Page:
Optimization of Snow Drifting Mitigation and Control Methods for Iowa Conditions
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Optimization of Snow Drifting Mitigation and Control Methods for Iowa Conditions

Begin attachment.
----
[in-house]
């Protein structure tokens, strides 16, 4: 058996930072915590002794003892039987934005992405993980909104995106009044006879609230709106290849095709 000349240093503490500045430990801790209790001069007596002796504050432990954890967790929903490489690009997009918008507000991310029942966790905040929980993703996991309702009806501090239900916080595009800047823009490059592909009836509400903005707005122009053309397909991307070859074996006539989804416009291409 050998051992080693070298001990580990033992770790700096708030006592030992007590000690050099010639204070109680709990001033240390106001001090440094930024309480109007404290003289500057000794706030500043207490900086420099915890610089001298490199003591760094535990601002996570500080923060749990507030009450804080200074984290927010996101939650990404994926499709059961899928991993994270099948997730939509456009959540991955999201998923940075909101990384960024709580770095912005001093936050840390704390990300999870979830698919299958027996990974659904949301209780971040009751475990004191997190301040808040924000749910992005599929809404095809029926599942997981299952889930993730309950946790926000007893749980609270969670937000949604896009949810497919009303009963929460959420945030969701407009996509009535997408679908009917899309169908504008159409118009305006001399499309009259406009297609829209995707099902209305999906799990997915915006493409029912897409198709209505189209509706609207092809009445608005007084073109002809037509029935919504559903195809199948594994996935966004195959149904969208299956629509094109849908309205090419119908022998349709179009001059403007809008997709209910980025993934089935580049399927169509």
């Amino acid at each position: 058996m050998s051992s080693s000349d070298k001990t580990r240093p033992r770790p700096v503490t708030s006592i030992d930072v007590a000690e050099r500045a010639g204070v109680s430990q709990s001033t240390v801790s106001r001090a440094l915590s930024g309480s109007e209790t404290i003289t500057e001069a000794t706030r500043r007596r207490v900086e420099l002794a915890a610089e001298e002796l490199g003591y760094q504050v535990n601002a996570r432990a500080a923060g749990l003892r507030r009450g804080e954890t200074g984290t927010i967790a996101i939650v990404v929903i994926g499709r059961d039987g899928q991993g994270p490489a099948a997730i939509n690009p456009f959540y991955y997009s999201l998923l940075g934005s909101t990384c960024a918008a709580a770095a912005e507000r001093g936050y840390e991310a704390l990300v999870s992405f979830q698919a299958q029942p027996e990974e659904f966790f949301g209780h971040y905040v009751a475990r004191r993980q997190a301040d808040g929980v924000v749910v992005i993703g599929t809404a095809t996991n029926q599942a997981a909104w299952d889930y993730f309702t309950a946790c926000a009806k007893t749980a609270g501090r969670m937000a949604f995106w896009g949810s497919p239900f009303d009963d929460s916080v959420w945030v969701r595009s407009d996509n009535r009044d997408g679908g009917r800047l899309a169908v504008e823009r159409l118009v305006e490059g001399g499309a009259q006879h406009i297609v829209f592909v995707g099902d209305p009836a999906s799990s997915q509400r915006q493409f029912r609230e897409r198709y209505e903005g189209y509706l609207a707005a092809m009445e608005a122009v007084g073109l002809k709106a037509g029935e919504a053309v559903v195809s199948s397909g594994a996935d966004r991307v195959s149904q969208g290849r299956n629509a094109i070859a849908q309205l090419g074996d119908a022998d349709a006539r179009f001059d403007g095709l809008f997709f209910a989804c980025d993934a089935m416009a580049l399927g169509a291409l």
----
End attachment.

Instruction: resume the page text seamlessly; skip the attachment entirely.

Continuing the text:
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    Blowing and drifting of snow is a major concern for transportation efficiency and road safety in regions where their development is common. One common way to mitigate snow drift on roadways is to install plastic snow fences. Correct design of snow fences is critical for road safety and maintaining the roads open during winter in the US Midwest and other states affected by large snow events during the winter season and to maintain costs related to accumulation of snow on the roads and repair of roads to minimum levels. Of critical importance for road safety is the protection against snow drifting in regions with narrow rights of way, where standard fences cannot be deployed at the recommended distance from the road. Designing snow fences requires sound engineering judgment and a thorough evaluation of the potential for snow blowing and drifting at the construction site. The evaluation includes site-specific design parameters typically obtained with semi-empirical relations characterizing the local transport conditions. Among the critical parameters involved in fence design and assessment of their post-construction efficiency is the quantification of the snow accumulation at fence sites. The present study proposes a joint experimental and numerical approach to monitor snow deposits around snow fences, quantitatively estimate snow deposits in the field, asses the efficiency and improve the design of snow fences. Snow deposit profiles were mapped using GPS based real-time kinematic surveys (RTK) conducted at the monitored field site during and after snow storms. The monitored site allowed testing different snow fence designs under close to identical conditions over four winter seasons. The study also discusses the detailed monitoring system and analysis of weather forecast and meteorological conditions at the monitored sites. A main goal of the present study was to assess the performance of lightweight plastic snow fences with a lower porosity than the typical 50% porosity used in standard designs of such fences. The field data collected during the first winter was used to identify the best design for snow fences with a porosity of 50%. Flow fields obtained from numerical simulations showed that the fence design that worked the best during the first winter induced the formation of an elongated area of small velocity magnitude close to the ground. This information was used to identify other candidates for optimum design of fences with a lower porosity. Two of the designs with a fence porosity of 30% that were found to perform well based on results of numerical simulations were tested in the field during the second winter along with the best performing design for fences with a porosity of 50%. Field data showed that the length of the snow deposit away from the fence was reduced by about 30% for the two proposed lower-porosity (30%) fence designs compared to the best design identified for fences with a porosity of 50%. Moreover, one of the lower-porosity designs tested in the field showed no significant snow deposition within the bottom gap region beneath the fence. Thus, a major outcome of this study is to recommend using plastic snow fences with a porosity of 30%. It is expected that this lower-porosity design will continue to work well for even more severe snow events or for successive snow events occurring during the same winter. The approach advocated in the present study allowed making general recommendations for optimizing the design of lower-porosity plastic snow fences. This approach can be extended to improve the design of other types of snow fences. Some preliminary work for living snow fences is also discussed. Another major contribution of this study is to propose, develop protocols and test a novel technique based on close range photogrammetry (CRP) to quantify the snow deposits trapped snow fences. As image data can be acquired continuously, the time evolution of the volume of snow retained by a snow fence during a storm or during a whole winter season can, in principle, be obtained. Moreover, CRP is a non-intrusive method that eliminates the need to perform man-made measurements during the storms, which are difficult and sometimes dangerous to perform. Presently, there is lots of empiricism in the design of snow fences due to lack of data on fence storage capacity on how snow deposits change with the fence design and snow storm characteristics and in the estimation of the main parameters used by the state DOTs to design snow fences at a given site. The availability of such information from CRP measurements should provide critical data for the evaluation of the performance of a certain snow fence design that is tested by the IDOT. As part of the present study, the novel CRP method is tested at several sites. The present study also discusses some attempts and preliminary work to determine the snow relocation coefficient which is one of the main variables that has to be estimated by IDOT engineers when using the standard snow fence design software (Snow Drift Profiler, Tabler, 2006). Our analysis showed that standard empirical formulas did not produce reasonable values when applied at the Iowa test sites monitored as part of the present study and that simple methods to estimate this variable are not reliable. The present study makes recommendations for the development of a new methodology based on Large Scale Particle Image Velocimetry that can directly measure the snow drift fluxes and the amount of snow relocated by the fence.
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